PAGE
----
Short-term gains are just that, short-lived! They hurt in the long run.
Short-term decisions lead to long-term regrets.
If you don't foresee long-term joy from your thoughts, words, or actions, say to yourself or even out loud, "Not this."
When you make it a practice, your heart will have more reason to love, laugh, and feel fortunate.
The not-this way is a practice prescribed in the Upanishads, late Sanskrit texts of religious teachings, and the Avadhuta Gita, the song of the free soul.
3. The "Is it true?" way
Finally, people may come to you and say something very convincingly.
I struggled with this a lot. I love to give people the benefit of the doubt and take in all their words.
In the past, I would run with whatever I heard and make decisions based on that. I was younger and I would say to myself things like, "These people are older than me and know what they are talking about" or "They have no reason to lie."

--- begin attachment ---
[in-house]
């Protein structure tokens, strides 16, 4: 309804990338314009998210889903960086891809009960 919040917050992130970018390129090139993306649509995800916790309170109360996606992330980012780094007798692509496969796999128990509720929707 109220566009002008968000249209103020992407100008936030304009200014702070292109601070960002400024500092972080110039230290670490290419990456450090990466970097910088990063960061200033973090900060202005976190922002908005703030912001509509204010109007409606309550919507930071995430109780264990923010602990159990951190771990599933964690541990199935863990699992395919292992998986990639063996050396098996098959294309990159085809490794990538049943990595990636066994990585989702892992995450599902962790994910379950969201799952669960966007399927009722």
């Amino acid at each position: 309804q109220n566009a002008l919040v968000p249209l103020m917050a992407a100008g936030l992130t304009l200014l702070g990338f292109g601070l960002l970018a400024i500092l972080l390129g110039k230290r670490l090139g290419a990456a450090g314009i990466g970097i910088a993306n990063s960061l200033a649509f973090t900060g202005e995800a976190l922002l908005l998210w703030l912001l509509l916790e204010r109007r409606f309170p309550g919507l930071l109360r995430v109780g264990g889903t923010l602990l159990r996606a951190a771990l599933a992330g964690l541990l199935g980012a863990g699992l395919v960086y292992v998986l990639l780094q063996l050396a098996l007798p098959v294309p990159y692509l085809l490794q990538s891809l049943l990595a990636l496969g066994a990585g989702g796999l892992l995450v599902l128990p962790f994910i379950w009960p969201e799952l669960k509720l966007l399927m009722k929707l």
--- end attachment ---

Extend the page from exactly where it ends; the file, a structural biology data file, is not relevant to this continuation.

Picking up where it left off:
And, suddenly, someone else’s opinion became mine, their emotions overrode my own.
Slowly but surely, I started a practice of asking myself, "Is it true?" Because things that are true for others need not be true for me.
Like a scientist, I toss everything I see or hear under the microscope of the meditative mind and ask myself, "Is it true? Is it truly true? Is it true for me? Is it true now? Is it true for all? Is it absolutely true?"
This inquiry is a progressive process. As I delve deeper and deeper, I find myself amused. I forgive myself for having entertained someone else’s opinion and let go.
An insight meditation, also known as Vipassana meditation, helps you awaken your inner eye, find forgiveness and let go.
When I got initiated into Kriya Yoga as taught by Paramahamsa Yogananda, author of "Autobiography of a Yogi," I quickly learned that Kriya Yoga is a lifestyle and that meditation is a part of it.
Starting meditation without a lifestyle change might make it harder on the meditator and, often, this is the reason you might quit meditating.
When you begin meditating, you're inculcating a new habit. Starting something new can be sustained only when you let go of a past habit.